Easily mistaken for its limestone counterparts : the northern
Northern Bedstraw (Galium boreale) and the two southern counterparts Limestone Bedstraw (Galium sterneri) and the rarer
Slender Bedstraw (Galium pumilum). Distinction between them hangs on such subtle peculiarities as the presence or absence of minute prickles on the edges of the whorls of leaves, and whether they are forward or backwardly directed, the creaminess or whiteness of the flowers, the number of veins on the leaves, their thinness and shape, and the exact shape of the fruits (when present!).
Many similarities to : Cleavers (Galium aparine) but that has short downward-pointing prickles on each of the four ribs of the stems, which makes it stick to clothing and sheep or other furry animals (whereas Heath Bedstraw has completely hairless stems (and mostly hairy leaves, although there are still some on the leaves). However, the leaves of Heath Bedstraw at 5-11mm are much shorter than those of Cleavers at 10-60mm long.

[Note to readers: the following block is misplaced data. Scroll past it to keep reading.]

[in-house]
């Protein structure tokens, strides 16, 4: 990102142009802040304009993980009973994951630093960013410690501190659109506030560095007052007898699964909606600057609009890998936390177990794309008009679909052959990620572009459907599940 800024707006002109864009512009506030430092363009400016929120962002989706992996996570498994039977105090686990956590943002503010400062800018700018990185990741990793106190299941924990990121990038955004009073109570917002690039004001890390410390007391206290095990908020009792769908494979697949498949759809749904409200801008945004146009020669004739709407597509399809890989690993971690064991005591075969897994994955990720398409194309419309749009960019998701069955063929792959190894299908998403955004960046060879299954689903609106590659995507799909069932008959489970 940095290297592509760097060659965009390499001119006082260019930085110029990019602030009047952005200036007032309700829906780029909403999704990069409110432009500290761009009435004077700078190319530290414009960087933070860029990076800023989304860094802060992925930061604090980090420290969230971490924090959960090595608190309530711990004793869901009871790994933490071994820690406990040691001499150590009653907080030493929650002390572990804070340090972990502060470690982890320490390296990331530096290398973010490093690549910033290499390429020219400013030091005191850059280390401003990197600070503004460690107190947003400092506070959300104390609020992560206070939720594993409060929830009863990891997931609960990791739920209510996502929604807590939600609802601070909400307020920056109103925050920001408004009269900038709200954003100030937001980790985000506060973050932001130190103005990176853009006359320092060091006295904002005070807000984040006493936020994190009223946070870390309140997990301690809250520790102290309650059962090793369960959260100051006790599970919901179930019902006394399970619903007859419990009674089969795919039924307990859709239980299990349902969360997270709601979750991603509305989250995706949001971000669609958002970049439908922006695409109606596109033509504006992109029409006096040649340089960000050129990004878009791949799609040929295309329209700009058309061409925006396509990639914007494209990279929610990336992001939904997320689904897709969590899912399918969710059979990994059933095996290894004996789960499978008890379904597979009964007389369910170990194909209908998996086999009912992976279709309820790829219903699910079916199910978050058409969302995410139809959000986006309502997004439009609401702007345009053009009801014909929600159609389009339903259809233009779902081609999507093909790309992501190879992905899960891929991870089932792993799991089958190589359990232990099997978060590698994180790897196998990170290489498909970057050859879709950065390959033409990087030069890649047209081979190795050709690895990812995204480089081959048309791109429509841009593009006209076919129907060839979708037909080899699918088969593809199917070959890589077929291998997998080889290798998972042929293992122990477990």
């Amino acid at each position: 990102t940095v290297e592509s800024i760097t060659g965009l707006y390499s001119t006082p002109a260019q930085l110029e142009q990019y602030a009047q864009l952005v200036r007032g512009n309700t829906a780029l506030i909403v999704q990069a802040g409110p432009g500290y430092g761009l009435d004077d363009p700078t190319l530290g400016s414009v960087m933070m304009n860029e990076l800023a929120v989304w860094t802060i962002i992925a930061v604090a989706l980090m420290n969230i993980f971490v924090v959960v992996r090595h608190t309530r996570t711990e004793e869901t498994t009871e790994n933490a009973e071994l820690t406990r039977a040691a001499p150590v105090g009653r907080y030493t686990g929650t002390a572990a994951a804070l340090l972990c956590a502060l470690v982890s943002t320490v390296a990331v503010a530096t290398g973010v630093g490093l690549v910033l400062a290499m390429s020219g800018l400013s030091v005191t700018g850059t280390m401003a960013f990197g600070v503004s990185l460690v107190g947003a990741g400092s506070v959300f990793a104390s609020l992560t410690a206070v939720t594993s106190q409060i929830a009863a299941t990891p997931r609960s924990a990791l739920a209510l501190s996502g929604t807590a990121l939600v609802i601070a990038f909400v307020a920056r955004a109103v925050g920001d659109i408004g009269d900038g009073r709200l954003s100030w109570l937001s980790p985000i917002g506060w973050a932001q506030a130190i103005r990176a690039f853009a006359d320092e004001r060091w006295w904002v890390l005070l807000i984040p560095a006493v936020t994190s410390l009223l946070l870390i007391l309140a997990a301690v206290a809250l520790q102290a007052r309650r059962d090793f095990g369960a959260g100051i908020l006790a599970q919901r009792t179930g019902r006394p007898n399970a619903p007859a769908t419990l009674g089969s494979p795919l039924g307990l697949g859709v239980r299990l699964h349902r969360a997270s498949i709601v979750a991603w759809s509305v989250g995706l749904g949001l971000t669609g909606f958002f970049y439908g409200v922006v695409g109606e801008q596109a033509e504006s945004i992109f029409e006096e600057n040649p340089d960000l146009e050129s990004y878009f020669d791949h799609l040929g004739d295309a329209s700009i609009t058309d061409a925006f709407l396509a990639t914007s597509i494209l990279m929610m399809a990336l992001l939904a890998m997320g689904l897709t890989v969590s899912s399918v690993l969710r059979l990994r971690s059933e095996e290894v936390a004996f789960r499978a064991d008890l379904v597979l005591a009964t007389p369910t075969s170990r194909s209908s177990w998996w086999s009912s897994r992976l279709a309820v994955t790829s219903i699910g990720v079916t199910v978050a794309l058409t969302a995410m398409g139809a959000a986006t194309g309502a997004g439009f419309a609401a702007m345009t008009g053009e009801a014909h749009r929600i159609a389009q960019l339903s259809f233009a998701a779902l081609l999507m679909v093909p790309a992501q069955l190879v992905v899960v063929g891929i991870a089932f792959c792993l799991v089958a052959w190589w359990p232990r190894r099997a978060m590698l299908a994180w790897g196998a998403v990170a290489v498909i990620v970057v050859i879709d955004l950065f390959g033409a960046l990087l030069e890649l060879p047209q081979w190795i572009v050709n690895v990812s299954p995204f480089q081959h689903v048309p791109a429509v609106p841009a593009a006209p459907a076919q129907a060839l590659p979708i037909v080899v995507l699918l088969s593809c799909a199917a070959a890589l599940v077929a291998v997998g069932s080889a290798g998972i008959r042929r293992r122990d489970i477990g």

Some similarities to : Marsh Bedstraw (Galium palustre) and its two sub-species,
Fen Bedstraw (Galium uliginosum),
Wall Bedstraw (Galium parisiene) and to (Galium album) and its two sub-species.
Identification of Bedstraws is never easy.
No relation to :
Heath Cudweed, Heath Pearlwort,
Heath Milkwort, Heath Speedwell,
Darley Dale Heath, Prickly Heath,
Dorset Heath, Sea Heath,
Blue Heath, etc etc [plants with similar names belonging to differing families].